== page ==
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Sunday, December 14, 2014

How to get Mexican Permanent Residency

      I was enjoying a cup of coffee with a friend of mine at The Turtle Bay Café & Bakery in Akumal Mexico, there were wondrous tales of scuba dives and general agreement about the serenity of retirement. Ron then completely one upped me by producing a Permanent Residency green card. As a retired American expatriate a green card is much desired due the benefits conferred to the bearer. I asked how this had come about, he related his story and told me that he had written an article about it.

      With Ron Stern’s permission, I have reproduced his original article.



From Zero to Permanent Residency in 28 days.

      The new Mexican immigration regulations instituted November 12, 2012 streamline the efforts for foreign (non-Mexican) citizens who wish to retire in Mexico (and do not wish to work in Mexico) to obtain a Permanent Resident green card in Mexico. I learned of these new regulations listening to NPR radio. It was stressed that an essential part of this new policy to obtain Permanent or Temporary Resident cards is to initiate the process outside Mexico, preferably at a Mexican Consulate near your current non-Mexican resident location.

      Here is the chronology and efforts I undertook to successfully obtain Mexican Permanent Residency in 28 days. I had no previous Mexican immigration status other than standard 120-day tourist visas.

      July 29, 2013: I requested the services of a legal firm in Playa del Carmen I had successfully worked on real estate issues to assist me in the process to become a Mexican Permanent Resident. The immigration lawyer and contact information are:

Mariana Ozuna
Investment & Legal Consultants
Av. 45 Nte. Con calle 6 Nte. Bis 171 Col.
Centro C.P. 77710 Playa del Carmen, Q. Roo

Tel. (984) 873-3436, Fa (984) 803-0998
U.S. numbers 623-241-4074     623-241-4566

      There was a modest fee ($2,700 USD) to cover all associated fees and lawyer expenses.

      July 30, 2013: As mentioned, it is important to initiate the process outside Mexico. I live in Irvine, CA. so at 9 AM on July 30, 2013 I went to the Mexican Consulate in Santa Ana, CA. I came prepared with a filled out Permanent Residency Application obtained at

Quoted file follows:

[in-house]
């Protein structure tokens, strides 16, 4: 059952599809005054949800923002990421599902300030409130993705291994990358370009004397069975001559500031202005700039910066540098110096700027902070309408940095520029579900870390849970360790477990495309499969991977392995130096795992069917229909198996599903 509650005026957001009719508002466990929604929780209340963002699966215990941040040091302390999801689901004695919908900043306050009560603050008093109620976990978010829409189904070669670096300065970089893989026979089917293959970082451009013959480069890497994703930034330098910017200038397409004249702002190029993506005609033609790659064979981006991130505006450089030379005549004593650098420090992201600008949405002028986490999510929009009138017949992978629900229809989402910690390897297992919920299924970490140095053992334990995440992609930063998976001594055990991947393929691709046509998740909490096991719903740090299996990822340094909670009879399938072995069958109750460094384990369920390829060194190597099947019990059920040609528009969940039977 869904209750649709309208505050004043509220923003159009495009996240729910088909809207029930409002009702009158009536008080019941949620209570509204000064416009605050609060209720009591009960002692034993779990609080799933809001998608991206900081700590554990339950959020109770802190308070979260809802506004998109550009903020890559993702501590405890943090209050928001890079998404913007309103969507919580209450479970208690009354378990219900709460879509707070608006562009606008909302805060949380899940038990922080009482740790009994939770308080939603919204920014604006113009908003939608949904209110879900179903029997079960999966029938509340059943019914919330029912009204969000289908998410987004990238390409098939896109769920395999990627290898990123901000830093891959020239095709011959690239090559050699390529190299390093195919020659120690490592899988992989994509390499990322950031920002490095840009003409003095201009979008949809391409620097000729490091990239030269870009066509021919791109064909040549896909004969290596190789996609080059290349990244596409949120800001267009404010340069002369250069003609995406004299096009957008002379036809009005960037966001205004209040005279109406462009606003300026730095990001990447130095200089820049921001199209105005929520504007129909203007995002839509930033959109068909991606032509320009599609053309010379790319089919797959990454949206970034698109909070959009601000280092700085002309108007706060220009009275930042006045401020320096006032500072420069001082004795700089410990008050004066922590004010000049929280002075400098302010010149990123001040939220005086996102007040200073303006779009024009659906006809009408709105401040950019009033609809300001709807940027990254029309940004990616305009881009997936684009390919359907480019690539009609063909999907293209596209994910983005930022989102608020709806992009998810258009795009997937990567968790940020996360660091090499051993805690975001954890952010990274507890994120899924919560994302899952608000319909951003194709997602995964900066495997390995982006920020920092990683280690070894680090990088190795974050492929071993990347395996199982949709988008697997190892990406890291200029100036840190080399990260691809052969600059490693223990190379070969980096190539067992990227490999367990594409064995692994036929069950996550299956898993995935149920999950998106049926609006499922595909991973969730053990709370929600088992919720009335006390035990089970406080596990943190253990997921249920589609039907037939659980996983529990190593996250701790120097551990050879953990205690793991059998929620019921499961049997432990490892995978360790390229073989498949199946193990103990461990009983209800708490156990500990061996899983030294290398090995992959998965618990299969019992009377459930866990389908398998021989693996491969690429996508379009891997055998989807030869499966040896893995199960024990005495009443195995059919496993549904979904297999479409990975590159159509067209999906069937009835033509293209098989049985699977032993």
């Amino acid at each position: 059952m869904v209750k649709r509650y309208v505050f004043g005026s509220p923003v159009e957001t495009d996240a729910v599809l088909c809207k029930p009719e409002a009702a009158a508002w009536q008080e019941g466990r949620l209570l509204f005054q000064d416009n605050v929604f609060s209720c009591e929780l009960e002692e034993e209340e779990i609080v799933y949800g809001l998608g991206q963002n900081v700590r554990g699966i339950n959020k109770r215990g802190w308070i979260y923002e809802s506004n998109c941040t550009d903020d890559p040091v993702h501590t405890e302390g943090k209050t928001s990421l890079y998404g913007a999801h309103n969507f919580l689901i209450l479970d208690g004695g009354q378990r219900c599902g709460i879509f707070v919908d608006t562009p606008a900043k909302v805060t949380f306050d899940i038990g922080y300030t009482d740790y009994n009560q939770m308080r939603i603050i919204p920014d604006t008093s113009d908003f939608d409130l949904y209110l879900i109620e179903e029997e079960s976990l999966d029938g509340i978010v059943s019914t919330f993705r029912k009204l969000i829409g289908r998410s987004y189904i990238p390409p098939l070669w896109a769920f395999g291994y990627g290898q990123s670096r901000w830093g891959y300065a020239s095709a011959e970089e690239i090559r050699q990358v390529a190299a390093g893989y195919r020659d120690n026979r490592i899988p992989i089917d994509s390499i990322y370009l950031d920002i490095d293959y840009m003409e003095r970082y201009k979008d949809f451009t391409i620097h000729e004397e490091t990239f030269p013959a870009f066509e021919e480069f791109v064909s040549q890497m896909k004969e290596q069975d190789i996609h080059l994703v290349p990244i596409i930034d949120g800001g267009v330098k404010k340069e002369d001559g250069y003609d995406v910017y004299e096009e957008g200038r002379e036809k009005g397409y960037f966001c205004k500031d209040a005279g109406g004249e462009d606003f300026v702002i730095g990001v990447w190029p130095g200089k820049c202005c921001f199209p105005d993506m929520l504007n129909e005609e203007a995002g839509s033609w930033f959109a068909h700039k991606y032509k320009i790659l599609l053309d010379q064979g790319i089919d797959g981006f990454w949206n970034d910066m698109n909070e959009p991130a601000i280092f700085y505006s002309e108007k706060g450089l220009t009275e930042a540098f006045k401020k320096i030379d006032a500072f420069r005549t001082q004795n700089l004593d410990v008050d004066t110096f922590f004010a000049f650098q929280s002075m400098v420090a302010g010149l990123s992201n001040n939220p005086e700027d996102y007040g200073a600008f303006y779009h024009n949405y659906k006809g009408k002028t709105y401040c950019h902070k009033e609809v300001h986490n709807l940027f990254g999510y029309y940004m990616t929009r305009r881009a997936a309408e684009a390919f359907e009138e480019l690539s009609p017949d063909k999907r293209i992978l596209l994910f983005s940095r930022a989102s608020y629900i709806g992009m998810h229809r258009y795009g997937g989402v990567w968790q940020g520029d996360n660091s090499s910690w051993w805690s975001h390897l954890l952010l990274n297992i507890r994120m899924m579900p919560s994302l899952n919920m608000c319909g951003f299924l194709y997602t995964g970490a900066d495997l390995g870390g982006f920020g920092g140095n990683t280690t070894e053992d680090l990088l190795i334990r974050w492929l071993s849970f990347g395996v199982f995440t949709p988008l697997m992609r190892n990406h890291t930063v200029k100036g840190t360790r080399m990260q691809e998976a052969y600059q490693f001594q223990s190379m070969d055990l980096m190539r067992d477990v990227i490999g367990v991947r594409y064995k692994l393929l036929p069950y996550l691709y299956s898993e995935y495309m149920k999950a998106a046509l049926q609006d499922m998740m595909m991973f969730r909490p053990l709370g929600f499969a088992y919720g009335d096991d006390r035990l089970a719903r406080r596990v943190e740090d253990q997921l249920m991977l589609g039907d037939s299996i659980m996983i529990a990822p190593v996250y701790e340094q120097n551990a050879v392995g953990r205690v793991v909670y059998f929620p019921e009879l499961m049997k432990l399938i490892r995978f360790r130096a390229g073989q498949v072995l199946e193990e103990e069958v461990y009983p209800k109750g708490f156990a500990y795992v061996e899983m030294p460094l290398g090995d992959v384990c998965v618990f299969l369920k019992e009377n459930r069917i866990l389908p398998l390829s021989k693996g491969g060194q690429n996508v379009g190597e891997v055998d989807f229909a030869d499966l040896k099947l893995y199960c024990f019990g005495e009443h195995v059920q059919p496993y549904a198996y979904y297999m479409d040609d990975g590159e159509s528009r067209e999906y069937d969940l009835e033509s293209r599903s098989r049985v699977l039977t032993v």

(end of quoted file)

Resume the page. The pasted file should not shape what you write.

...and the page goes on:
I also came with the required documentation for proof of economic solvency and a required passport style photograph. These requirements (and more information) are listed at

      I did not have an appointment, waited for 2 hours in a comfortable waiting room, and finally was escorted to the appropriate Visa office. It took 30 minutes, one free photograph taken at the premise, and $36 USD to obtain a Permanent Resident Visa placed into my US passport. This Visa is good for 6 months to enter Mexico to complete the paperwork for the final Permanent Resident green card. Once in Mexico you have at most 30 days to visit an Immigration Office to initiate the Mexico part of the requirements.

      August 4, 2013: I flew to Cancun and rented a car to drive to my condo at Playa Caribe in Akumal Norte.

      August 5, 2013: I drove to Playa del Carmen in the afternoon to meet with the immigration lawyer, Mariana Ozuna, to give her my passport to be held for at least three days together with 4 “pico” passport style photographs with frontal view, and 3 with a right side view. These I obtained in the USA. Mariana Ozuna requested further evidence of financial solvency used to obtain the Visa in the USA.

      August 19, 2013: Mariana Ozuna notified me that I should appear at the Immigration offices in Playa del Carmen (located at the Plaza Azteca at the north entrance of Playacar) at 10:30 AM for fingerprints. I drove there, spent 10 minutes in the waiting room, 5 minutes for the fingerprints, and departed back to Akumal (well after a few hours of shopping).

      August 26, 2013: Mariana Ozuna notified me that my Permanent Residency card was ready to be picked up.

      August 27, 2013: I drove to Playa del Carmen and meet Mariana Ozuna at the Playa del Carmen Immigration Office and waited 5 minutes. My name was called, I signed a document stating I had received the green card, and departed with my Permanent Resident card, for more shopping in Playa.

       Other than the efforts mentioned above, Mariana Ozuna and her office did all of the work (of which I am unaware). I suspect all of this can be done without the assistance of an immigration expert. However, this may come at the expense of several more trips to the Mexican Immigration Office and longer waiting times.

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